The UK farming community is getting stroppy about crop circles and their visitors…
The agricultural community has, inevitably, not always been very happy about the prospect of its fields being flattened, whether it be by ETs, natural forces – or plankers. And to the National Farmers’ Union (NFU), visitors to the resultant works don’t help matters either.
Some farmers in Wiltshire are becoming increasingly militant about preventing or deterring people from entering their fields, including, worryingly, some who had previously been tolerant of visitors. At least two formations this season have had their essential components cut out by combines to wipe out any reason to visit, whilst another has had high barbed wire piled around the entrances to the field.
With this heightened battle in mind, the NFU has recently issued a statement designed to deter both plankers and visitors, though it does not address, unsurprisingly, any other potential sources of crop flattening… The statement reads:
FARMERS' WARNING TO DETER CROP CIRCLERS
“Cereal farmers are warning would-be crop circlers to consider the impact that their damaging activities have on farmers' livelihoods.
An NFU spokesman for the NFU SE combinable crops board said:
"This is not an order to "get off our land". We're appealing to anyone who is considering creating a crop circle to think twice. Creating crop circles is akin to trampling over someone's back garden - it is unfair and irresponsible. Crop circlers seem to forget that they are damaging someone's property and there's a financial implication," said the spokesman.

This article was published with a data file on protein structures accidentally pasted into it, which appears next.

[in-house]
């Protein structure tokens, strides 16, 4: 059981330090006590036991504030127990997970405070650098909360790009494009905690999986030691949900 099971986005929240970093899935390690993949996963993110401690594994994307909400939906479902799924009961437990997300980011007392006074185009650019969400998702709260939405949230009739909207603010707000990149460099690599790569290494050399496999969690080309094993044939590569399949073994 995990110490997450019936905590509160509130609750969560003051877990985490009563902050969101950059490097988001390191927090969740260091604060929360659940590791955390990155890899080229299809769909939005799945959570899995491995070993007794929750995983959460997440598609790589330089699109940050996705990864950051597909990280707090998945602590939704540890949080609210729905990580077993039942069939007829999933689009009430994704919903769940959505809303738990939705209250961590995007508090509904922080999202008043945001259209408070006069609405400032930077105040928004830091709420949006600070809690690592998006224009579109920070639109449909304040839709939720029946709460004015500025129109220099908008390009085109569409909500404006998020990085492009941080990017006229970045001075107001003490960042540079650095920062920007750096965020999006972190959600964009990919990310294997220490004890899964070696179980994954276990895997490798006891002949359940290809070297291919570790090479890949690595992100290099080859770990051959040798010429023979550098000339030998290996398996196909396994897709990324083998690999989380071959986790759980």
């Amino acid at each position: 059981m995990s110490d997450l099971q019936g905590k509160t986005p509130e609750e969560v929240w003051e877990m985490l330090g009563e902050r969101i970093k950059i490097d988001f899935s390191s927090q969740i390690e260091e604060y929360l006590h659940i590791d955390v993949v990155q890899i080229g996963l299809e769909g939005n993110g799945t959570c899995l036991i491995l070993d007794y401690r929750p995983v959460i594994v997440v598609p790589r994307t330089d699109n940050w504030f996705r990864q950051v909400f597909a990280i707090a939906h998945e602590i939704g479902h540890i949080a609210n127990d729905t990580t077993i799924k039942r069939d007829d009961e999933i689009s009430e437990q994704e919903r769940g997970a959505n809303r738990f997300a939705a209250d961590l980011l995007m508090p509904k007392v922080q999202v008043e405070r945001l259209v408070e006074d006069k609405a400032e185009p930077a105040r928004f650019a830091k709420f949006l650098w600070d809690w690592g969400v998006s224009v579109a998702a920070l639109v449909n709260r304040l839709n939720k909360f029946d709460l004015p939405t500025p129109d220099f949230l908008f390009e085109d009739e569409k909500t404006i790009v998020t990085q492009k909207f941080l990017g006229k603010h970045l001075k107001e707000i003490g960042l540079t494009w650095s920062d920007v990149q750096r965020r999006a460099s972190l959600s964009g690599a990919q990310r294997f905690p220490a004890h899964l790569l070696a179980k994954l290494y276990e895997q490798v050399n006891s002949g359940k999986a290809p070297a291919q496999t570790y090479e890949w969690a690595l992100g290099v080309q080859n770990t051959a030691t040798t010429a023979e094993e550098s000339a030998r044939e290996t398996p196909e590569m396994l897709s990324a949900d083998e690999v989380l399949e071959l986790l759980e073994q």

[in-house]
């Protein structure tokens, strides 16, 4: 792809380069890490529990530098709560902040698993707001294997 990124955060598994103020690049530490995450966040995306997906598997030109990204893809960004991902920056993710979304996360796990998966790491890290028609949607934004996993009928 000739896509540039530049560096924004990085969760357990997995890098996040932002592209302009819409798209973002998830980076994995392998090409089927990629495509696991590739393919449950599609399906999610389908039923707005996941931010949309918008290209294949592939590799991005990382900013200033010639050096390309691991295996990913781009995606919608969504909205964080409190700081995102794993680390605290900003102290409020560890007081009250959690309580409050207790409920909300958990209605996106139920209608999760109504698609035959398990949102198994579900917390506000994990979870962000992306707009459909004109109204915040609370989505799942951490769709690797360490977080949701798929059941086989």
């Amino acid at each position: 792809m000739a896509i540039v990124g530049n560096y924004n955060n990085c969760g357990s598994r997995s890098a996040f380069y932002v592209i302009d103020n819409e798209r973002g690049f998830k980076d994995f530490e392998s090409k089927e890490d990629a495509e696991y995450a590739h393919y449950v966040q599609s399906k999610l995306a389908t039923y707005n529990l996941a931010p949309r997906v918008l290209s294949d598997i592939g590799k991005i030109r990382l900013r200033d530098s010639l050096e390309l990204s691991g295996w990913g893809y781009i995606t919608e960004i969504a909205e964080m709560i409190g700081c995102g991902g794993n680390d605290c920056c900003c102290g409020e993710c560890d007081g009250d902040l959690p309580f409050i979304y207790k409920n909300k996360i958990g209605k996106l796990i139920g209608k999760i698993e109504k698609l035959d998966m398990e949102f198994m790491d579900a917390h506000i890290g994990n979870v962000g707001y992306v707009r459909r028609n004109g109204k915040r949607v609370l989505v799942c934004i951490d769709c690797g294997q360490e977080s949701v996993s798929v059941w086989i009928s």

The NFU also wishes to deter "crop circle tourists" who park their cars in gateways and then walk through the crops to get a closer look at the patterned field. They are often tempted to walk around the crop circle as well.
"The crops, which have been carefully nurtured, cannot be harvested easily when they've been knocked flat," explained the spokesman. "But people who walk in the crop circle trample the crops down further and then they really do become impossible to harvest."
The NFU believes that the vast majority of crop circles are man-made, although various natural and unorthodox explanations have been put forward for these phenomena.”
Despite speaking about the “vast majority”, it is interesting to note that the statement does not say ALL crop circles are man-made. So, encouragingly, someone at the NFU is hedging their bets.
The NFU statement did receive some television and radio coverage in local regions. Ironically, the Sussex-based farmer who spoke on BBC South TV then received a new crop circle just days after his appearance…